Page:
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Berlin: Ending the Expensive Encounters in the Decelerated Zone

Note: An earlier version of this article was previously published as ‘Berlin: Expensive Encounters in the Decelerated Zone’.

Do you remember the 23rd night of September? Well, you will, because that is when the ‘decelerated zone’ experiment in Berlin’s ‘Bergmannstrasse’ will end. Whether it was successful or not is up to the beholder.

In the past four decades, ‘Bergmannstrasse’, especially the part between ‘Zossener Strasse’ and ‘Nositzstrasse’, developed from a filthy street somewhere in West Berlin, with gambling halls and other rundown businesses, into an elegant one with great cafés, pubs and restaurants.

It’s Always Happy Hour

At ‘Aki Tatsu’, juicy and delicious Sushi is being offered. At this place, happy hour never ends, meaning prices are always at 50 percent. This means 50 Cents are 1 Euro. Consuming Sushi at this place is priceless, literally.

So-called ‘parkets’ are supposed to support encounters of the fourth kind. Photo: Imanuel Marcus

‘Café am Meer’ is just the right place for ‘business meeting breakfasts’, which are very popular in Kreuzberg. They usually take place at around noon, shortly after ‘Bergmannstrasse’ residents wake up. ‘Lupita’ is a restaurant they call Mexican, on the same block. Here, they offer food from several Latin American countries and ‘Tex Mex’ items such as Nachos with melted cheese on top.

The Politically Correct Approach

When the owners, employees and guests look out the window, they see what the district and the Berlin Senate call an experiment. It is supposedly a “decelerated zone”, an alternative traffic setup. It includes so-called ‘parklets’ which are sets of revolving chairs, made of metal and wood, protected by railings, which turned parking spots into “encounter zones”.

Do green dots actually slow down traffic? Photo: Imanuel Marcus

Green to yellowish dots painted all over the street are visible too. By now they have partially been washed away by heavy rain. The message they are supposed to convey: “Drive slowly, watch out for pedestrians. This is a politically correct and decelerated encounter zone. Cars are not really wanted here.”

From the Drawing Board to Real Life

This experiment is part of the Berlin Senate’s efforts to change the city’s traffic concept. There are already wider bike lanes, ‘bicycle streets’ and ‘temporary playing streets’ for children. Parking fees in the city center will be doubled, the areas in which they are bering charged extended substantially.

‘Bergmannstrasse’ looks very different these days. Photo: Imanuel Marcus

Germans have their traits. When they come up with a plan, it will contain a gazillion details. Then they need permissions in the form of documents with fancy looking seals. For that reason, this experiment the Kreuzberg district implemented in spring took seven years to move from the drawing board to real life.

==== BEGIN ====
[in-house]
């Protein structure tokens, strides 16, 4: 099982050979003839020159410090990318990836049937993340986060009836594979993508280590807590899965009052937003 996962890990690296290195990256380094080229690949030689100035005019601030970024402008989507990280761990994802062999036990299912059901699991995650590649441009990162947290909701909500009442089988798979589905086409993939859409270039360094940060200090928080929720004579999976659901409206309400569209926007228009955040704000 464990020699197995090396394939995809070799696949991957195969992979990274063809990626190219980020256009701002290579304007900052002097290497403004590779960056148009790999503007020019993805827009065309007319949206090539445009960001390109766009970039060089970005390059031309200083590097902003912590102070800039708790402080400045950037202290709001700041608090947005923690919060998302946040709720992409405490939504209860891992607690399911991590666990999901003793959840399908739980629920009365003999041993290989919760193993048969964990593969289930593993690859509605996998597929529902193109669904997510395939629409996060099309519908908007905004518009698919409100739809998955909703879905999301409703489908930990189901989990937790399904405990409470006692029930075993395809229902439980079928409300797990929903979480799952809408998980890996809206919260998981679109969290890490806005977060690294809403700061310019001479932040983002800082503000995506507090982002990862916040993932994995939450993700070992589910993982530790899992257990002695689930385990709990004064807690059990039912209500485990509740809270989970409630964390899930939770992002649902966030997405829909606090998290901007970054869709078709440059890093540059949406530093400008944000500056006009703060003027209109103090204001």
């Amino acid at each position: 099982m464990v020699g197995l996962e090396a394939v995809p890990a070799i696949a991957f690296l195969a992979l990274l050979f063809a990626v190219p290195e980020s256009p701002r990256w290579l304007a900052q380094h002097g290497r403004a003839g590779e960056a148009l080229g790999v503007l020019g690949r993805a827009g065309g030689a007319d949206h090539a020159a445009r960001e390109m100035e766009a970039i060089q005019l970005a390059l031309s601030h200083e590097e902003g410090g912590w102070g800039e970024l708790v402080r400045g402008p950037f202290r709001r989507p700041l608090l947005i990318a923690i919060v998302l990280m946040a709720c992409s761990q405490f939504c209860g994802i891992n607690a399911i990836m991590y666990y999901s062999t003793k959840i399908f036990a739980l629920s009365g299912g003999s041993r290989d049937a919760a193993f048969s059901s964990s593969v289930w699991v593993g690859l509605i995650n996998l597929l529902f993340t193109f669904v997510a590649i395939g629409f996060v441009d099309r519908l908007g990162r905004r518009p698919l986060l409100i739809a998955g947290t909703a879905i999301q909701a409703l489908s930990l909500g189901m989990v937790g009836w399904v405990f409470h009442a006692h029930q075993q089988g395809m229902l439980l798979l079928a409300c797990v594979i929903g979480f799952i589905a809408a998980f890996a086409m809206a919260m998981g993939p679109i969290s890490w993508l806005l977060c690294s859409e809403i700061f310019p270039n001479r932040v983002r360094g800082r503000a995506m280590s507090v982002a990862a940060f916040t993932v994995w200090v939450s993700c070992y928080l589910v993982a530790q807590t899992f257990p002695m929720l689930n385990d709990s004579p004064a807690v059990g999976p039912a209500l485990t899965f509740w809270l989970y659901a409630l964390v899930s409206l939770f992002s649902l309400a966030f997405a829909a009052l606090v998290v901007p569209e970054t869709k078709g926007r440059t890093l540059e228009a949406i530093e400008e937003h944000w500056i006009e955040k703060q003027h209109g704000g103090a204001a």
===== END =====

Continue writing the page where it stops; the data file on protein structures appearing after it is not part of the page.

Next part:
Considerate Drunkards

Once those ‘parklets’ and dots were finally there, several problems surfaced. The conservative opposition, supported by certain newspapers, did not miss any opportunity to criticize the shit out of the ‘Bergmannstrasse’ experiment. But many residents do not like the approach either.

These seats will disappear in September. Photo: Imanuel Marcus

One of the issues was actually a foregone conclusion: ‘Parklets’ with fancy chairs invite people to sit down and talk to each other. When will they do so? After having a “a drink” at one of the nice pubs and restaurants in this neighborhood, meaning when they are drunk. Will they be considerate and quiet in that state? No.

Laughing and Shouting

So, instead of contributing to quietude by getting rid of parked cars and some of the traffic, the whole thing lead to more noise. The fact that the district has employees who roam the streets and remind people of the fact that some people want to sleep at night, does not help much either. The minute they leave, the drunkards start laughing and shouting again.

To some residents, on the other hand, the measures did not go far enough. This stretch of ‘Bergmannstrasse’ should have been turned into an actual pedestrian zone, they believe. Just trying to decelerate things with a few dots and chairs is not convincing, to their opinion.

Quite a Price Tag

On top of it all, the experiment did have a price tag. Originally, it was supposed to cost 884,000 Euro (991,000 Dollars or 815,000 Pounds Sterling), which is quite an amount for a few dots and chairs. By now, the price has skyrocketed to 1,121,753 Euro (1,257,653 Dollars or 1,033,680 Pounds).

The expensive encounters in the decelerated sector will end in now. This coming week, the district will have the dots and ‘parklets’ removed. All they wanted to do is to show how a decelerated zone could look like. While the residents are being polled on the matter, things will be converted back to the state ‘Bergmannstrasse’ was in before. It will happen on September 23rd.